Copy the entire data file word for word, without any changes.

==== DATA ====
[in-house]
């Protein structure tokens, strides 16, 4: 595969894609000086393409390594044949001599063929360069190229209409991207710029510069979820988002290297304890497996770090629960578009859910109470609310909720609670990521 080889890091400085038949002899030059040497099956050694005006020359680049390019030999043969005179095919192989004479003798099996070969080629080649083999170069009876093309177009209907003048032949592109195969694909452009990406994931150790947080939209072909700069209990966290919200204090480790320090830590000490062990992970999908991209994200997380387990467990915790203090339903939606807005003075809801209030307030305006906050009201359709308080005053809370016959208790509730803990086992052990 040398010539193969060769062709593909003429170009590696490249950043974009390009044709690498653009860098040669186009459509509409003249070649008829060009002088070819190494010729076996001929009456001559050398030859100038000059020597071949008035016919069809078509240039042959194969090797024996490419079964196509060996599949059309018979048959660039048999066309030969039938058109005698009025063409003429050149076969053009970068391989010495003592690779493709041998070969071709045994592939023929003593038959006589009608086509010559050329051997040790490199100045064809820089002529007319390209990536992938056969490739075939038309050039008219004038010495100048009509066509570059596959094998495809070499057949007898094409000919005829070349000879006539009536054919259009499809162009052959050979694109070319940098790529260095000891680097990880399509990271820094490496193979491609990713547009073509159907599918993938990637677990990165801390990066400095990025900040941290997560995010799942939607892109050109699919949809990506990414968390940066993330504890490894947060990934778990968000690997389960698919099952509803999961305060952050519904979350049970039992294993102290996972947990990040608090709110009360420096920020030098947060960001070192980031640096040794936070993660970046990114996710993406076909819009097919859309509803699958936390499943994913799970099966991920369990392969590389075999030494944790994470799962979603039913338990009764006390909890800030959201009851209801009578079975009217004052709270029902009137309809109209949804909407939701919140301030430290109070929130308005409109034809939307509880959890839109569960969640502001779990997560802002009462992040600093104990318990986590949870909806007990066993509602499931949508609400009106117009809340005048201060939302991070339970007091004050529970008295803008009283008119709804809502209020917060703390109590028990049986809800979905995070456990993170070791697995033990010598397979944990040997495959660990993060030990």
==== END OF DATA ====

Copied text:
[in-house]
């Protein structure tokens, strides 16, 4: 595969894609000086393409390594044949001599063929360069190229209409991207710029510069979820988002290297304890497996770090629960578009859910109470609310909720609670990521 080889890091400085038949002899030059040497099956050694005006020359680049390019030999043969005179095919192989004479003798099996070969080629080649083999170069009876093309177009209907003048032949592109195969694909452009990406994931150790947080939209072909700069209990966290919200204090480790320090830590000490062990992970999908991209994200997380387990467990915790203090339903939606807005003075809801209030307030305006906050009201359709308080005053809370016959208790509730803990086992052990 040398010539193969060769062709593909003429170009590696490249950043974009390009044709690498653009860098040669186009459509509409003249070649008829060009002088070819190494010729076996001929009456001559050398030859100038000059020597071949008035016919069809078509240039042959194969090797024996490419079964196509060996599949059309018979048959660039048999066309030969039938058109005698009025063409003429050149076969053009970068391989010495003592690779493709041998070969071709045994592939023929003593038959006589009608086509010559050329051997040790490199100045064809820089002529007319390209990536992938056969490739075939038309050039008219004038010495100048009509066509570059596959094998495809070499057949007898094409000919005829070349000879006539009536054919259009499809162009052959050979694109070319940098790529260095000891680097990880399509990271820094490496193979491609990713547009073509159907599918993938990637677990990165801390990066400095990025900040941290997560995010799942939607892109050109699919949809990506990414968390940066993330504890490894947060990934778990968000690997389960698919099952509803999961305060952050519904979350049970039992294993102290996972947990990040608090709110009360420096920020030098947060960001070192980031640096040794936070993660970046990114996710993406076909819009097919859309509803699958936390499943994913799970099966991920369990392969590389075999030494944790994470799962979603039913338990009764006390909890800030959201009851209801009578079975009217004052709270029902009137309809109209949804909407939701919140301030430290109070929130308005409109034809939307509880959890839109569960969640502001779990997560802002009462992040600093104990318990986590949870909806007990066993509602499931949508609400009106117009809340005048201060939302991070339970007091004050529970008295803008009283008119709804809502209020917060703390109590028990049986809800979905995070456990993170070791697995033990010598397979944990040997495959660990993060030990």